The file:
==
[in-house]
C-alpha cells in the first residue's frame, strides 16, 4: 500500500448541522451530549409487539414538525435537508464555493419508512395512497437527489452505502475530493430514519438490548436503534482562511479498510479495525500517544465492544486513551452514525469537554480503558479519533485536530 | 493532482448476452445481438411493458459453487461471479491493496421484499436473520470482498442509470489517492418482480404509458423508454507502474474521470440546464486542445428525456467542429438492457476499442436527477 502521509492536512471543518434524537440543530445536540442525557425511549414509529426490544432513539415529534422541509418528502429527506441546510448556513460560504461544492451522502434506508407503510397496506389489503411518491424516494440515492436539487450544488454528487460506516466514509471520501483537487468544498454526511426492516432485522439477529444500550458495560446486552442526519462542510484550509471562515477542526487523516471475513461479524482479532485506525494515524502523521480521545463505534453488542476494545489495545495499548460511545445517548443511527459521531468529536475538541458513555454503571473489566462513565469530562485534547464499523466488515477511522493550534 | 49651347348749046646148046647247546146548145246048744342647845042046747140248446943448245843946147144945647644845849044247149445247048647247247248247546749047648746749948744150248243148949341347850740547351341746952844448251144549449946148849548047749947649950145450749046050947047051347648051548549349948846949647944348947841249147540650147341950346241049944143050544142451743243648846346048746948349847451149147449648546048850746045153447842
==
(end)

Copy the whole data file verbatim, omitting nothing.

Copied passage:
[in-house]
C-alpha cells in the first residue's frame, strides 16, 4: 500500500448541522451530549409487539414538525435537508464555493419508512395512497437527489452505502475530493430514519438490548436503534482562511479498510479495525500517544465492544486513551452514525469537554480503558479519533485536530 | 493532482448476452445481438411493458459453487461471479491493496421484499436473520470482498442509470489517492418482480404509458423508454507502474474521470440546464486542445428525456467542429438492457476499442436527477 502521509492536512471543518434524537440543530445536540442525557425511549414509529426490544432513539415529534422541509418528502429527506441546510448556513460560504461544492451522502434506508407503510397496506389489503411518491424516494440515492436539487450544488454528487460506516466514509471520501483537487468544498454526511426492516432485522439477529444500550458495560446486552442526519462542510484550509471562515477542526487523516471475513461479524482479532485506525494515524502523521480521545463505534453488542476494545489495545495499548460511545445517548443511527459521531468529536475538541458513555454503571473489566462513565469530562485534547464499523466488515477511522493550534 | 49651347348749046646148046647247546146548145246048744342647845042046747140248446943448245843946147144945647644845849044247149445247048647247247248247546749047648746749948744150248243148949341347850740547351341746952844448251144549449946148849548047749947649950145450749046050947047051347648051548549349948846949647944348947841249147540650147341950346241049944143050544142451743243648846346048746948349847451149147449648546048850746045153447842